Instagram is making changes that might address censorship claims. The social network has confirmed to the Financial Times that it's changing its algorithm to rank reshared posts in Stories on an equal level to originals after Palestinians accused the company of censoring content. A Facebook spokesperson told Engadget there was no intended censorship, and that the tweak was a response to overall problems with the reach of reshared content, not just Palestinian material.
There had been a broader increase in the number of reshared posts that had a "bigger impact than expected" on their reach, the spokesperson said. The representative added that it wasn't what people hoped for, and it was "not a good experience."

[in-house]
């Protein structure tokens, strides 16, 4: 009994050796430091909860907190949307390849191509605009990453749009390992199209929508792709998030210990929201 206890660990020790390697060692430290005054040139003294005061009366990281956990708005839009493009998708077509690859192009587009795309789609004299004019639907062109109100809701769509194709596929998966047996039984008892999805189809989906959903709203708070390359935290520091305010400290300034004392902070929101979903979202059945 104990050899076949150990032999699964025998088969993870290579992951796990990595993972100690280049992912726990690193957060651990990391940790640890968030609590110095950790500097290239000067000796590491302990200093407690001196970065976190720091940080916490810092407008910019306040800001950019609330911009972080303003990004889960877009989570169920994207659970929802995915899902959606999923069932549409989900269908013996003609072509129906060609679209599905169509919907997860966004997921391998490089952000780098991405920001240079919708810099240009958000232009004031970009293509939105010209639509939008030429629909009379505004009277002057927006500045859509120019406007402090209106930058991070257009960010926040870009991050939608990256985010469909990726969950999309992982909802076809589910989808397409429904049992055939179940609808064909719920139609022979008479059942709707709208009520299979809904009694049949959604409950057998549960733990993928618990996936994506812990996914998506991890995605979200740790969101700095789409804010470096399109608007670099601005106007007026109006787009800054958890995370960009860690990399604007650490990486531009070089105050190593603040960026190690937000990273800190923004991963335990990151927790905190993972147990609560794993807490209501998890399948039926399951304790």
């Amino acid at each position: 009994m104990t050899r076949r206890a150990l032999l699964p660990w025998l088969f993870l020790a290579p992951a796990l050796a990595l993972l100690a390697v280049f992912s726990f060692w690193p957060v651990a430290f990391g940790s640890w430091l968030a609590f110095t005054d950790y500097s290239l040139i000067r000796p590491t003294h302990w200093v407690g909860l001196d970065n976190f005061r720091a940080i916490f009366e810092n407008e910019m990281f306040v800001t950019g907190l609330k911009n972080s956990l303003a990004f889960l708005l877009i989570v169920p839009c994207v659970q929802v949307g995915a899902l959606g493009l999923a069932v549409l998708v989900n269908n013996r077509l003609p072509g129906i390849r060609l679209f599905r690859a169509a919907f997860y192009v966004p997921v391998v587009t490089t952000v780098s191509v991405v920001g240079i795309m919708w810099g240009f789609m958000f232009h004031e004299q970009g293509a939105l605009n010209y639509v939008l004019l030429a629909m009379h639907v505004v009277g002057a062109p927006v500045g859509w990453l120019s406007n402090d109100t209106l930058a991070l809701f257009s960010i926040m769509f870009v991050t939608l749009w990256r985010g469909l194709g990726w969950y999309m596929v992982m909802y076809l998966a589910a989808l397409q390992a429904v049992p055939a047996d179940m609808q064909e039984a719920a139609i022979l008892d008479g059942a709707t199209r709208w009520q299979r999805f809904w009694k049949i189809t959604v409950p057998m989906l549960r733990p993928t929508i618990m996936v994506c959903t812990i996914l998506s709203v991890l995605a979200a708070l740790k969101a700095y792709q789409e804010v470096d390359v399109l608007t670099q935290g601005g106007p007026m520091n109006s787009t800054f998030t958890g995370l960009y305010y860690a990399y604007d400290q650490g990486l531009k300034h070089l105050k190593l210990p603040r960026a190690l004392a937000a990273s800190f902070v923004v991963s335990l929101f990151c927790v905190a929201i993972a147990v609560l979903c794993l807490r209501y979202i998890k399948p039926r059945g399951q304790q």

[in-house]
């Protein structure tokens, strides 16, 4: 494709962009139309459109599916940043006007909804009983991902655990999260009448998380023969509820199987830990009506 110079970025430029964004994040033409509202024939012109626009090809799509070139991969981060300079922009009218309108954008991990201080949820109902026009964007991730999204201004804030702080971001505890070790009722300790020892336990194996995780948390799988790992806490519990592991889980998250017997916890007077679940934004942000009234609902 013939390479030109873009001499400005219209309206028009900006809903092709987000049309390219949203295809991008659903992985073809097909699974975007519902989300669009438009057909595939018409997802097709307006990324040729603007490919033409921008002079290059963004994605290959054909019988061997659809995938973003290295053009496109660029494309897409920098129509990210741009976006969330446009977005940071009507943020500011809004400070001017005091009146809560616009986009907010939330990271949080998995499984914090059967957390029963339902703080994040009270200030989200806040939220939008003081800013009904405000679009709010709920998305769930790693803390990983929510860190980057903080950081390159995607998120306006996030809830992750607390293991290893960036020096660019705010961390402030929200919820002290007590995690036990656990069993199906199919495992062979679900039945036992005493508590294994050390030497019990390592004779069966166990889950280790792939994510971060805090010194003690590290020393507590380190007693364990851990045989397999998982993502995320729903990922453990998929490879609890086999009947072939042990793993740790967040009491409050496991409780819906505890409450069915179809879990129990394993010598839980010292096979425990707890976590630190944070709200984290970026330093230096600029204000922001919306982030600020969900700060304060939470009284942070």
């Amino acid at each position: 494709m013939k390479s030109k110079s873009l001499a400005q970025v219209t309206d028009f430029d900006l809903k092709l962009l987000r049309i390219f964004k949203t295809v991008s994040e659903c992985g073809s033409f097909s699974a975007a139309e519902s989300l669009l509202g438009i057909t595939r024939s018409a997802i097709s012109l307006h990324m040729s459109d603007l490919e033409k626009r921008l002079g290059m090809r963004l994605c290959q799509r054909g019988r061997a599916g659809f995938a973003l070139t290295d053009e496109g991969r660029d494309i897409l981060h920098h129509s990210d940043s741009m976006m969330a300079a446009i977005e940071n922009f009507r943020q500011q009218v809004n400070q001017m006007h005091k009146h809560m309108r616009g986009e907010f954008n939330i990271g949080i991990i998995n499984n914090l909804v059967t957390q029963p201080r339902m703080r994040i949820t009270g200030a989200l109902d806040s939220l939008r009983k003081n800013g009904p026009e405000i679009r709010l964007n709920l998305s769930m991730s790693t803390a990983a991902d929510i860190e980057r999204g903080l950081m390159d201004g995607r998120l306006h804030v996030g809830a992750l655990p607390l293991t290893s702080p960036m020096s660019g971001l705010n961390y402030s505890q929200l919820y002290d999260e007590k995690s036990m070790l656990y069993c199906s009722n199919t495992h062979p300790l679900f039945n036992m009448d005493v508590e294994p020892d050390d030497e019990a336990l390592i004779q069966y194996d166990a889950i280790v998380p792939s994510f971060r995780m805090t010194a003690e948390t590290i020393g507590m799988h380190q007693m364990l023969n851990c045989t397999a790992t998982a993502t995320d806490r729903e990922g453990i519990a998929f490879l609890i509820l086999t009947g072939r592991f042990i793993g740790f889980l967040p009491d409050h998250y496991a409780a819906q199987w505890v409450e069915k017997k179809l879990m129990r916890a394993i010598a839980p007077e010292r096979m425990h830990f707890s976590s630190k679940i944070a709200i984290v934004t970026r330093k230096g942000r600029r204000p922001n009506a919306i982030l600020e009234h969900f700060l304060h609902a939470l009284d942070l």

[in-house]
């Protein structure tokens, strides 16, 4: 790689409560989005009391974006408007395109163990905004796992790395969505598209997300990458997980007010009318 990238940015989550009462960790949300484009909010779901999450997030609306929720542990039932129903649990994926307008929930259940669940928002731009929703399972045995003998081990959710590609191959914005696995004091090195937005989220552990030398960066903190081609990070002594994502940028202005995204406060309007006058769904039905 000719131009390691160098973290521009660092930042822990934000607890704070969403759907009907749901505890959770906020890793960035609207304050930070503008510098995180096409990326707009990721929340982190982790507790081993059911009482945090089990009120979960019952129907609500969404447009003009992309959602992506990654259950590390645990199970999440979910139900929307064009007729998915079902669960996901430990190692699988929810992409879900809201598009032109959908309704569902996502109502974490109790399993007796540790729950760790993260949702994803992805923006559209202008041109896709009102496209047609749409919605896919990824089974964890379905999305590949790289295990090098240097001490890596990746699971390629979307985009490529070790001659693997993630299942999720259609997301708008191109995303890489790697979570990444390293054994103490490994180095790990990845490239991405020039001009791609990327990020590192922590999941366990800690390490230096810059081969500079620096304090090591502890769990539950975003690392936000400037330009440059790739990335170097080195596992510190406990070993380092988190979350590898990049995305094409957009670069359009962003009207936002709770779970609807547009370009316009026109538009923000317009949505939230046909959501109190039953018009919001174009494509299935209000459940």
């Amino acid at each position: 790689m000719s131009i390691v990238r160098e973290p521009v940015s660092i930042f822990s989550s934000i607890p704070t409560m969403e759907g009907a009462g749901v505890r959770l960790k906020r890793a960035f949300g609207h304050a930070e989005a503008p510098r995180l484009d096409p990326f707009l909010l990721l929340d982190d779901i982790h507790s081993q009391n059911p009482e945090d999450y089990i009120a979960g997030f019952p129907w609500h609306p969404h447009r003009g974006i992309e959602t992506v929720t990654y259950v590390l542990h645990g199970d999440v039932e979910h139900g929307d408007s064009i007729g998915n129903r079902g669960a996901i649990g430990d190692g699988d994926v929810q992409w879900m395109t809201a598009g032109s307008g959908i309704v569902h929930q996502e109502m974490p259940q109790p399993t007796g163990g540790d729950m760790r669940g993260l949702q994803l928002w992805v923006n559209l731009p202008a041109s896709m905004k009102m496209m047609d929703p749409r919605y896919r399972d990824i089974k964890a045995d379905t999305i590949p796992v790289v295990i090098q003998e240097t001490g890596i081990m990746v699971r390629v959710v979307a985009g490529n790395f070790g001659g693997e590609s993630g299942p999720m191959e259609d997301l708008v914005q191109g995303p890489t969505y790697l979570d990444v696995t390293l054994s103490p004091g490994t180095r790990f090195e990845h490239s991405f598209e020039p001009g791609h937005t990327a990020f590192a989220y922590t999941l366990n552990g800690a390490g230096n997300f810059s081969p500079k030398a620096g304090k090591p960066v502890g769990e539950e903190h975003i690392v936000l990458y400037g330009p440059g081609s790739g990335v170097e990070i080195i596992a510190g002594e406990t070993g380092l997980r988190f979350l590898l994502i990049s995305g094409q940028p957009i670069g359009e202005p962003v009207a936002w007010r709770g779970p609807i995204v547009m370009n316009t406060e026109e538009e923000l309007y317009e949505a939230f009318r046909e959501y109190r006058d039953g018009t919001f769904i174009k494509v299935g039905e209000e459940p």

Instagram still wanted to focus more on originals, the Facebook spokesperson said, but it would be "looking for other ways" to highlight them, such as creative tools.
This change won't resolve every concern about alleged censorship. Users said Facebook was flagging posts with words like "martyr" and "resistance" for reportedly inciting violence despite innocuous content, and was even removing posts about the al-Aqsa mosque (where clashes have taken place) after incorrectly linking it to the similarly-named coalition of extremists. The FT noted that "as many as 50" Facebook workers had frequently drawn attention to possible suppression of pro-Palestinian material, including over 80 appeals on automatically removed content.
The move could still have a significant effect on the kinds of Stories you see in Instagram. You may be more likely to see content for hot-button subjects. That might be problematic if people circulate misinformation (WhatsApp has been fighting this problem for years), but Facebook is clearly betting that equal rankings will ultimately help more people.